Gibson adds: “Truck drivers generally have poor access to medical care and a study by QUT’s Institute of Health and Biomedical Innovation found that two thirds of truck drivers were obese, over double the rate in the general Australian population.

“Supporting a driver to access primary healthcare networks, to make better dietary and exercise decisions, and in particular to be aware of, diagnose and treat sleep apnoea can all have significant positive impacts on risk of fatigue crashes, employee engagement and general quality of life.”


Gibson notes there are now a number of technologies on the market which seek to manage the risk of fatigue-related crashes directly.

They can be grouped into three general approaches, namely:

  • Tracking blink rate as a proxy for alertness through use of specialised glasses containing a sensor array.
  • Using infra-red cameras to build a three-dimensional model of the driver’s face and track where the driver is looking, when they are closing their eyes and for how long and the direction their head is facing.
  • Using sensors built into a hat or head band to track the driver’s brain waves to assess their ability to resist falling asleep.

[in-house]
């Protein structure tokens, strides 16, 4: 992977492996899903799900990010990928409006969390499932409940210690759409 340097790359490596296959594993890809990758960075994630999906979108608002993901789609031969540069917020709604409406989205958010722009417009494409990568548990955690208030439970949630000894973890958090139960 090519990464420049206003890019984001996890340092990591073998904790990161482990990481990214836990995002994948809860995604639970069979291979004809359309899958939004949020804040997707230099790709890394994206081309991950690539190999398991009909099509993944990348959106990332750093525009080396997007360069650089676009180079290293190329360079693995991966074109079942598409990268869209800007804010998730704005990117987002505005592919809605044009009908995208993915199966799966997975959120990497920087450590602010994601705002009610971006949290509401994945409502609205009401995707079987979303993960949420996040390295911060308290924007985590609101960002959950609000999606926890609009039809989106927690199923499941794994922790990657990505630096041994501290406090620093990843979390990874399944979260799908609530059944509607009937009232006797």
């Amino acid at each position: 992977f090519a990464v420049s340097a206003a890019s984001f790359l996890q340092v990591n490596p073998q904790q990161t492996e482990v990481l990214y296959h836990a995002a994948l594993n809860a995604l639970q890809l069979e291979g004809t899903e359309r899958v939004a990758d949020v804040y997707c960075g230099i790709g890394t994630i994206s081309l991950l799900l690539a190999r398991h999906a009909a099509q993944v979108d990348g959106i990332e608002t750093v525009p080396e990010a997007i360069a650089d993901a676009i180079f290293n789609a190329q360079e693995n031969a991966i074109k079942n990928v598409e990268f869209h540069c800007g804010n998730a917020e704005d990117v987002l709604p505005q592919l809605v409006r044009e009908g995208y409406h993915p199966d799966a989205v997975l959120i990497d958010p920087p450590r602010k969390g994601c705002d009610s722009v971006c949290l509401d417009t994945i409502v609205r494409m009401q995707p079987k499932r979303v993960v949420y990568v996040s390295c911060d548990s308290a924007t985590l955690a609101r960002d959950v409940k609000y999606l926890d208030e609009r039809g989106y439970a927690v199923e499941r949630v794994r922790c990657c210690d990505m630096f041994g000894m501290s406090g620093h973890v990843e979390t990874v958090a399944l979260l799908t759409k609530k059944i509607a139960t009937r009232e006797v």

Some of the systems warn the driver (and supervisor/s) when they’re at high risk of falling asleep, while others rely on real-time alerts to wake the driver and get them to respond.

While these technologies provide tools to assist in monitoring and managing fatigue, Gibson contends they don’t solve the issue and should be considered a back-up to good fatigue management practices. 

“These technologies can be thought of as being similar to a reserve parachute,” he suggests.

“If you’re relying on your reserve parachute regularly, then something is clearly wrong with your primary parachute (being your main fatigue management processes).”

The other key consideration in the effective roll-out of fatigue monitoring technology, Gibson adds, is to ensure you effectively communicate with affected staff and follow good change-management practices.

“This means you need to communicate openly and early around the reasons for the roll-out of the technology, how your people will be affected, where they can find more information, and who to speak to if they have questions or issues,” he concludes.